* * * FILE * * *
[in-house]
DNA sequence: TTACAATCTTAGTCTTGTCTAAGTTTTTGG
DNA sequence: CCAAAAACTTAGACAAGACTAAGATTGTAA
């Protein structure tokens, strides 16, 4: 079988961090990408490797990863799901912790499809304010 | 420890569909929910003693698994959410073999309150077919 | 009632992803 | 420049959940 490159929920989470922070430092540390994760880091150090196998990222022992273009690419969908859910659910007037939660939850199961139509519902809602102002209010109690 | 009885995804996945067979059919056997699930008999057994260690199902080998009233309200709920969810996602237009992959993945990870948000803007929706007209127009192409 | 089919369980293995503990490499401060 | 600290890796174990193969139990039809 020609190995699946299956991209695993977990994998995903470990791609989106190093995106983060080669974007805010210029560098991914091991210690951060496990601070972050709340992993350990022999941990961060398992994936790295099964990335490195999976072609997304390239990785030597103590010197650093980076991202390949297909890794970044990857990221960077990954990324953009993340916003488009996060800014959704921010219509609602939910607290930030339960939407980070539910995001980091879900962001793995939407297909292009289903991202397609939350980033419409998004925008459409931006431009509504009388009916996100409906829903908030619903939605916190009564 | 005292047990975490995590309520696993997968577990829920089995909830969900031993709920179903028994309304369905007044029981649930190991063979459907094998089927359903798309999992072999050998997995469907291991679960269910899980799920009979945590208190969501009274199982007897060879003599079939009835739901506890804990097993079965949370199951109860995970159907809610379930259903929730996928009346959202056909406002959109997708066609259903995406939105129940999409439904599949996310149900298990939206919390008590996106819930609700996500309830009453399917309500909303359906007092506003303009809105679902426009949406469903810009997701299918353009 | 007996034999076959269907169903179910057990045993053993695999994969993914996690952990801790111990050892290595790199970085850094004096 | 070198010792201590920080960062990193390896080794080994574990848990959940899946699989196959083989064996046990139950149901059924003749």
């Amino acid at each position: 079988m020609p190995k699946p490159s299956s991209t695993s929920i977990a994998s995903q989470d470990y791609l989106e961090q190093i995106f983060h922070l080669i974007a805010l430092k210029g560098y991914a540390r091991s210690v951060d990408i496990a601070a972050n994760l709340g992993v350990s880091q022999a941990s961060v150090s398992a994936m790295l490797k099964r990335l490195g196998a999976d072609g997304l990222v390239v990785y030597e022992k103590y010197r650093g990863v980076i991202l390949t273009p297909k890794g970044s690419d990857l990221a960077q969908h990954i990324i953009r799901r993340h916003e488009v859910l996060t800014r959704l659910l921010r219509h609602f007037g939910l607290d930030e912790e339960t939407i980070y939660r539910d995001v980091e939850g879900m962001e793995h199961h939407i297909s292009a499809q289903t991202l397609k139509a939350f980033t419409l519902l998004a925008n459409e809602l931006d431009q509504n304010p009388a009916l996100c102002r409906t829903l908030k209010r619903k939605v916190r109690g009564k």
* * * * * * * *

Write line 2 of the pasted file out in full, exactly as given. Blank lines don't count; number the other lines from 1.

DNA sequence: TTACAATCTTAGTCTTGTCTAAGTTTTTGG